St. Patrick's Mission to Ireland

Following his six-year enslavement in Ireland, his escape, and his 20 years in France, Patrick again received a celestial vision, this time that he should return to Ireland as a bishop, with a new purpose, one that had not before been sanctioned by the Church.

It was then, in the fifth century, far from uncommon for Catholic clergy to receive papal appointments to live in far-off lands, working among Christian people, and striving to
St. Patricks Mission to Ireland
influence their conversions to the Catholic church. Had merely this been the purpose of Patrick's intended return to Ireland, critics would have been largely silent, and perhaps

Pope Celestine might even have chosen one of many others who favored such an appointment.

But Patrick's vision was far broader and controversial, as his purpose would rather be to convert the non-Christian "Irish heathen barbarians”1 to Catholic Christianity, something no Catholic bishop had ever before done. In fact, if was not until more than a century later and the time of Pope Gregory I when in a letter to Mellitus, the first Bishop of London, he wrote of the practice, providing to it official sanction, as was reported a century afterwards, in Bede's Historia ecclesiastica gentis Anglorum.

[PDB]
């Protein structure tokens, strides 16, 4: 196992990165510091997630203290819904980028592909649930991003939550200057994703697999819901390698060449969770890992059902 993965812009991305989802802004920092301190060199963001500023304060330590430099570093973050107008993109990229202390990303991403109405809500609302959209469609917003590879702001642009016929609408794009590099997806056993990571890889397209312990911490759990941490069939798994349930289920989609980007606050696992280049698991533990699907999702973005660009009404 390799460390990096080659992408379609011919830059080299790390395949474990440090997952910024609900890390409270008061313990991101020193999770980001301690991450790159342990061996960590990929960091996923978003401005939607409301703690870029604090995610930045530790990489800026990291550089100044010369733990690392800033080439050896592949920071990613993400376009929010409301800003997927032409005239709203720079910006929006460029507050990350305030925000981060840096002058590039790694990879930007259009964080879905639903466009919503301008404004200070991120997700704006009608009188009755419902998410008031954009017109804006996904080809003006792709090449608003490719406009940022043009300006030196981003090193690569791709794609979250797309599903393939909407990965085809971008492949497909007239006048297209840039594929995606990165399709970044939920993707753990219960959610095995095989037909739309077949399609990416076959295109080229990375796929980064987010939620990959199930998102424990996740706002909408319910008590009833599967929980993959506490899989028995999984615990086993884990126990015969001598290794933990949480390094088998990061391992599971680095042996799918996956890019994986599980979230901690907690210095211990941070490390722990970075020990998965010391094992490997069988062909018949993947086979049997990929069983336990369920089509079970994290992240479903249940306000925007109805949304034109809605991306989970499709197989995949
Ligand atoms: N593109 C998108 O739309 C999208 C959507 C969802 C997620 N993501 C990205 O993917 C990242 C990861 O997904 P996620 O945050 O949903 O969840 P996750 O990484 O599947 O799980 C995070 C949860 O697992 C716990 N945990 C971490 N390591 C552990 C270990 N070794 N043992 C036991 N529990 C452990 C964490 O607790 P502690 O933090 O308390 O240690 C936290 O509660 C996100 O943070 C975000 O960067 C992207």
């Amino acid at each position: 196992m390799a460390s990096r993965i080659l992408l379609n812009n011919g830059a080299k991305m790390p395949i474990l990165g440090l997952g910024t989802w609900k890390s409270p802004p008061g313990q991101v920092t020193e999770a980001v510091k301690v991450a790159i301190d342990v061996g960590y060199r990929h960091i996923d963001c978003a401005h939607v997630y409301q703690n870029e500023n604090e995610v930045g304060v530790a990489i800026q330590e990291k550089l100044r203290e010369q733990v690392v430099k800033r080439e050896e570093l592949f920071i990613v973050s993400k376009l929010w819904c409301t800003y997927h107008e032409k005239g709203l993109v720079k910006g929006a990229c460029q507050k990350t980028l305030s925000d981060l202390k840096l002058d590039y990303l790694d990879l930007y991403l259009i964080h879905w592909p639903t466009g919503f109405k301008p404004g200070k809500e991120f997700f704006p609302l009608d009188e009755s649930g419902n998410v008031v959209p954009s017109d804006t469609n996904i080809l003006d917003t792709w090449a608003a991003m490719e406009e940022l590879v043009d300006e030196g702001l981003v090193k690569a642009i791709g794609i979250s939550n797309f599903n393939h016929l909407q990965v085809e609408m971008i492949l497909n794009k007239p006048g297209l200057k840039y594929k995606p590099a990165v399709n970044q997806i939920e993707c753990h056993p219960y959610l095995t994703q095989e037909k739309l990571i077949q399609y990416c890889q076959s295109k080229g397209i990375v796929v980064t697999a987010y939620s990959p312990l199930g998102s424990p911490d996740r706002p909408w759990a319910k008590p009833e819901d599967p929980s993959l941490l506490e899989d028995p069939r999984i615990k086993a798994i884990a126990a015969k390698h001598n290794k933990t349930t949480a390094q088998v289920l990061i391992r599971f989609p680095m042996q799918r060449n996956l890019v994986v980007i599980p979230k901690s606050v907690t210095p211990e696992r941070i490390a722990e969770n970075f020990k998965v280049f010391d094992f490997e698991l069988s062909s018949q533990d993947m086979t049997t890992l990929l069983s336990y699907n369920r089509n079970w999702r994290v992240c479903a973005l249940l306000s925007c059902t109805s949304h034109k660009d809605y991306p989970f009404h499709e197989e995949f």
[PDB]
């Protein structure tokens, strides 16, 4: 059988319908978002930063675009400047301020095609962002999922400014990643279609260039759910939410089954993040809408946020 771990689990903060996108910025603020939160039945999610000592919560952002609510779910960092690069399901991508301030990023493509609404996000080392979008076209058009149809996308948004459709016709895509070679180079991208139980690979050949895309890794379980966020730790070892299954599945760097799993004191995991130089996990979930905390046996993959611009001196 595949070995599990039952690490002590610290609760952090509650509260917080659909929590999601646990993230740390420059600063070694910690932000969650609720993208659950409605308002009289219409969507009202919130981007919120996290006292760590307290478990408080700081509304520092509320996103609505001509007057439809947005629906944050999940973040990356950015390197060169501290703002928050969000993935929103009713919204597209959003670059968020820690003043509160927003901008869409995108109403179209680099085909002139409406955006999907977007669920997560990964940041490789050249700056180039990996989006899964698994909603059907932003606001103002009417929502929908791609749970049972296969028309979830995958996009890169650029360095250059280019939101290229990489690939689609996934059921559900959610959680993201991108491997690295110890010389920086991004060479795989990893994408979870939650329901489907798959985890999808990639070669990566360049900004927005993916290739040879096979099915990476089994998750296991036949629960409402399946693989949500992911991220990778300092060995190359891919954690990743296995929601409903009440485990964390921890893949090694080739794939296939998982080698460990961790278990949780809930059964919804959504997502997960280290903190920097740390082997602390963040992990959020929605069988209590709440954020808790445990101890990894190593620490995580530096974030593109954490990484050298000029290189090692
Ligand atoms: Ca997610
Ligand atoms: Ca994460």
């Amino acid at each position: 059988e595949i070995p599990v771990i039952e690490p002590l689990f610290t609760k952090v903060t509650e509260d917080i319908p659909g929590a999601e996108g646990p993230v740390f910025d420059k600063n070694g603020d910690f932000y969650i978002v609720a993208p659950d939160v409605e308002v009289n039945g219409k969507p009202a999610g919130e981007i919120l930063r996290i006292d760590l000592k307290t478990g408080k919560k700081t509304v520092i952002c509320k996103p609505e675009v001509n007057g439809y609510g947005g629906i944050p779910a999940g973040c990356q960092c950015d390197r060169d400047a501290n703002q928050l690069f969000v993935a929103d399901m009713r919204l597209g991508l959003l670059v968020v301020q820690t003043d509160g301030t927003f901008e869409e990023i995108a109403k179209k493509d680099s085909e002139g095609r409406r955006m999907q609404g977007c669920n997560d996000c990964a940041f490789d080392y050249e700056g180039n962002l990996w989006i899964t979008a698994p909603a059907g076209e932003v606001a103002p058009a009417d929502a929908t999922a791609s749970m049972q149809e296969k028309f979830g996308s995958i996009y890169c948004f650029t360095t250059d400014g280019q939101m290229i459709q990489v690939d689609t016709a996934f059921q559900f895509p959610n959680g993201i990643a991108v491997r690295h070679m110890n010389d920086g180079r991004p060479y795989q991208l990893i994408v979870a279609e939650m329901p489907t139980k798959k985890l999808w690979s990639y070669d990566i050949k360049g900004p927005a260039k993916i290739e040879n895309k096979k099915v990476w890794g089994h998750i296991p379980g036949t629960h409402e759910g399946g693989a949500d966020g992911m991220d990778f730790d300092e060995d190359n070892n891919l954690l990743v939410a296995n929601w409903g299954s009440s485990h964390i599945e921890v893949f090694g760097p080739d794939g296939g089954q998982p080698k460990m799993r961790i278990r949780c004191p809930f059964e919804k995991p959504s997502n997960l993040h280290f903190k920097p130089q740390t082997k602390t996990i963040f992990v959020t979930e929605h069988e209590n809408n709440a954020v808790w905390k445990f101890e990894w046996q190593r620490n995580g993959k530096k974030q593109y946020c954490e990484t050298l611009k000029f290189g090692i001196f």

Prior to the appointment of Patrick, Pope Celestine had provided to Palladus a more conventional ministry to Ireland, to serve as bishop for the "Irish who already believed in Christ."2 But Patrick took these people for granted, and it was his wish to reach out to others, seeking not to serve the believers,
but rather to convert the non-believers. As Patrick himself wrote in his Epistle. "I live for God, so as to teach the pagans."

Knowing full well his intentions, Patrick's numerous critics failed to comprehend his purpose and his desire to place himself into what was generally considered extreme danger. Patrick himself fully understood and accepted such danger, and was said to have felt that imprisonment or even death was possible, and if his fate, would be welcomed.3

1,2,3 "Who Was St. Patrick", E. A. Thompson, 1985, St. Martin's Press

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